Quality, Consumer Rights, and Emergency Preparedness in all Long-Term Services and Supports Settings


Government and providers of long-term services and supports (LTSS) use various approaches to promote service quality and protect consumer rights. These include licensing and enforcement, strong ombudsman advocacy, accreditation, quality assurance, and other quality improvement initiatives. In addition, they can guarantee consumers’ right to bring legal action. 

Licensing and enforcement: States establish licensing requirements to set provider standards, monitor service quality, and protect residents’ rights. Resident rights include decision-making, choice, and complaint resolution. When noncompliance with regulations occurs in some settings, state regulators may apply a range of sanctions. Sanctions can range from levying fines to banning new admissions, requiring a plan of correction, and, ultimately, revoking a facility’s license.  

Concerns include whether penalties for low-performing facilities that deliver lower-quality care could disproportionately affect vulnerable populations. This is especially true for facilities with a high proportion of Black American and Hispanic/Latino residents that have been disproportionately impacted by such policies. 

Enforcement mechanisms vary by state and LTSS setting. Unfortunately, many state regulatory systems are under-funded and poorly staffed, compromising efforts to enforce standards. 

An important means to ensure that providers meet standards is to require direct service workers to undergo criminal background checks. This would include a national fingerprint check and a review of federal and state protective service and abuse registries. 

Promoting quality: In general, federal and state governments have been slow to implement comprehensive quality monitoring that addresses the diversity of LTSS settings, promotes innovations that support consumers, and better protects vulnerable LTSS recipients. 

Several states have experimented with giving nursing facility providers financial incentives to improve compliance and quality. Such pay-for-performance or value-based purchasing approaches have been introduced in hospitals, Medicare, and private health care systems. However, research has not yet determined the effectiveness of these programs in LTSS settings. Nor has it identified the most promising ways to adjust for risk to reach desired outcomes when reimbursing services in the LTSS system.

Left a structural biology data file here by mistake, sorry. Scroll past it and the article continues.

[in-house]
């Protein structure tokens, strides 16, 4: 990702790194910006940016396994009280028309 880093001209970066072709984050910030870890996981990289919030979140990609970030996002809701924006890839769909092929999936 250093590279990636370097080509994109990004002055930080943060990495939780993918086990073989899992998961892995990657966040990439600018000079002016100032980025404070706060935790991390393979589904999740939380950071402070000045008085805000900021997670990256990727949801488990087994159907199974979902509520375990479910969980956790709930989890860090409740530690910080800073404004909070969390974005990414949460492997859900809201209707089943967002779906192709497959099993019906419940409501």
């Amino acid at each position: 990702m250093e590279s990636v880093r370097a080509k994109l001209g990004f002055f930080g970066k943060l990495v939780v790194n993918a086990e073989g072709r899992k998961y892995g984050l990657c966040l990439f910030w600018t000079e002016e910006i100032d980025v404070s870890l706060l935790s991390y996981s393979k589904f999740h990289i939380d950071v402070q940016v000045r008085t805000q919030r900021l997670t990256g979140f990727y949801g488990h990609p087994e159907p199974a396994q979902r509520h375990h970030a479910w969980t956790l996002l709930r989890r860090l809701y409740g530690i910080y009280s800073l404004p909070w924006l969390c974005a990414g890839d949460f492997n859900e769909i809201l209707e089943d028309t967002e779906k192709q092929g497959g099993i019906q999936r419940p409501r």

The results of the Nursing Home Value-Based Purchasing Demonstration found that the nursing home pay-for-performance demonstration had little impact on quality or Medicare spending. With authorization from the Protecting Access to Medicare Act of 2014, the Centers for Medicare & Medicaid Services (CMS) began offering financial incentives through the Skilled-Nursing Facility Value-Based Purchasing Program to facilities with lower hospital readmission rates (all-cause readmission) in 2018. The program is not optional. All skilled-nursing facilities that participate in the Prospective Payment Program must participate. 

CMS operates the Medicaid Innovation Accelerator Program. One of its initiatives is to build the capacity of states to design and implement value-based payment strategies for home- and community-based services. This field is still in its infancy. 

Ombudsmen: The Long-Term Care Ombudsman Program, authorized by the Older Americans Act, is intended to improve residents’ care and quality of life and to protect their rights. Each state has ombudsmen who advocate for residents of nursing facilities, assisted living, and other residential care settings. Ombudsmen respond to complaints about these facilities. However, ombudsman programs are chronically under-funded. They sometimes lack the staff and resources to respond promptly to all complaints or to visit facilities on a regular basis. Ombudsmen also do not have the authority to enforce laws and regulations.